The urban pioneers who rescued Hyde Park from inner-city decay in the 1970’s and 80’s realized that the power of a neighborhood lies in its community of neighbors: not ordinances, not legal defense funds, not the denigration of neighbors’ concerns, and not suing the city for not prohibiting neighbors from exercising property rights that exist elsewhere in Austin. They supported innovation and creativity by their neighbors in their homesteads, took pride in the accomplishments of their neighbors’ efforts at renovation, and celebrated the fact that they were making things better and correcting past mistakes and inefficiencies in the built environment.
After a lively discussion of the 2014 budget at the January general Hyde Park Neighborhood Association (HPNA) meeting, an email appeared on the HPNA Steering Committee listserv proposing that the committee engage in a general discussion about the “non-preservation movement we saw at tonight’s general meeting.” Without going into detail as to what prompted this suggestion, the phrase “non-preservation movement” is very provocative and deserves further consideration.
The word “preserve” has its roots in the Latin praeservare, to guard beforehand. A closely related word, “conserve,” also shares Latin roots: conservare, to guard together. These words have epitomized two diverging views for protecting the country’s natural resources for over 100 years.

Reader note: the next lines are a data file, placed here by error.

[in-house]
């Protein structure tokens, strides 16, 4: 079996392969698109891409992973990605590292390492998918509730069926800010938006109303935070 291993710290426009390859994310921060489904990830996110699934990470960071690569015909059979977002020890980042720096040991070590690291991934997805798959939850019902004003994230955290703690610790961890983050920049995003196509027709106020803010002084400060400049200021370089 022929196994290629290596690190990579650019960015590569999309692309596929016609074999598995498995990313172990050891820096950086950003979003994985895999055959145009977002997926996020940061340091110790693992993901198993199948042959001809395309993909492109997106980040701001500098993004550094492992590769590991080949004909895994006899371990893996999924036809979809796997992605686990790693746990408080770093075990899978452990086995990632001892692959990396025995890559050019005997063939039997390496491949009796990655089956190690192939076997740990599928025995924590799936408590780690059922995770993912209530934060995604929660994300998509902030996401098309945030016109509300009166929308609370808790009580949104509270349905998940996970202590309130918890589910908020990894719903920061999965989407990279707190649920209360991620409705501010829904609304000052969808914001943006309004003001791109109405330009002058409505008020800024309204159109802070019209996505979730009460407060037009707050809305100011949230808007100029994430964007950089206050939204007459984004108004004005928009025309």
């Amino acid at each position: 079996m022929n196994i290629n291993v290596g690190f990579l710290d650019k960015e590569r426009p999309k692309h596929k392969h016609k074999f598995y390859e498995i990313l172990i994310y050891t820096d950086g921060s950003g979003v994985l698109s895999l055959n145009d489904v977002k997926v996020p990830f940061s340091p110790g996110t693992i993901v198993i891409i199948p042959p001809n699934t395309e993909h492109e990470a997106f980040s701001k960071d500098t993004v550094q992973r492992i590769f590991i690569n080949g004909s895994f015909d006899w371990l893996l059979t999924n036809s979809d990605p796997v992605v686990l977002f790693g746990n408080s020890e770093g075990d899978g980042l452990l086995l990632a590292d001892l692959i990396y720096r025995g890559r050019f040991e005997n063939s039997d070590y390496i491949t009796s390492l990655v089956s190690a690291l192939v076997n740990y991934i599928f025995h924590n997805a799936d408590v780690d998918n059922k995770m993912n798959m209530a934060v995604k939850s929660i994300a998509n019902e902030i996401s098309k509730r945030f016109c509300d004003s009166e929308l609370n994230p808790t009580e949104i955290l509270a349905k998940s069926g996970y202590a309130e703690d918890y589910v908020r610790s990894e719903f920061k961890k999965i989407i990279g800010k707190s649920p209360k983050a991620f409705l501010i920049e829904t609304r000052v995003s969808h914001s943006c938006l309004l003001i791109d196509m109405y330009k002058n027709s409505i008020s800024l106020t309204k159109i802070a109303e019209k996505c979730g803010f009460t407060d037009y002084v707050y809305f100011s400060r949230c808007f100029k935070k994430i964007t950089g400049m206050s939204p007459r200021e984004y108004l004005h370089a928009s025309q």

The environmental community was once very particular in its wording. The task of ensuring the protection of wilderness areas broke into two philosophical approaches which became defined as preservation and conservation. Simply put, preservation is deemed necessary for an area where the earth and its community of life are untrammeled by man, where man as an individual leaves “nothing but footprints”; the nature preserve, for example, is managed by preservationists for the good of the land itself. People are seen as intrusive and allowed to exist in the preserve only under special circumstances. Conservation, on the other hand, is nicely encapsulated in the Forest Service mission statement: “caring for the land and serving people.” People are not only welcome to visit, but are vital inhabitants and the stewards responsible for the long term health of the habitat.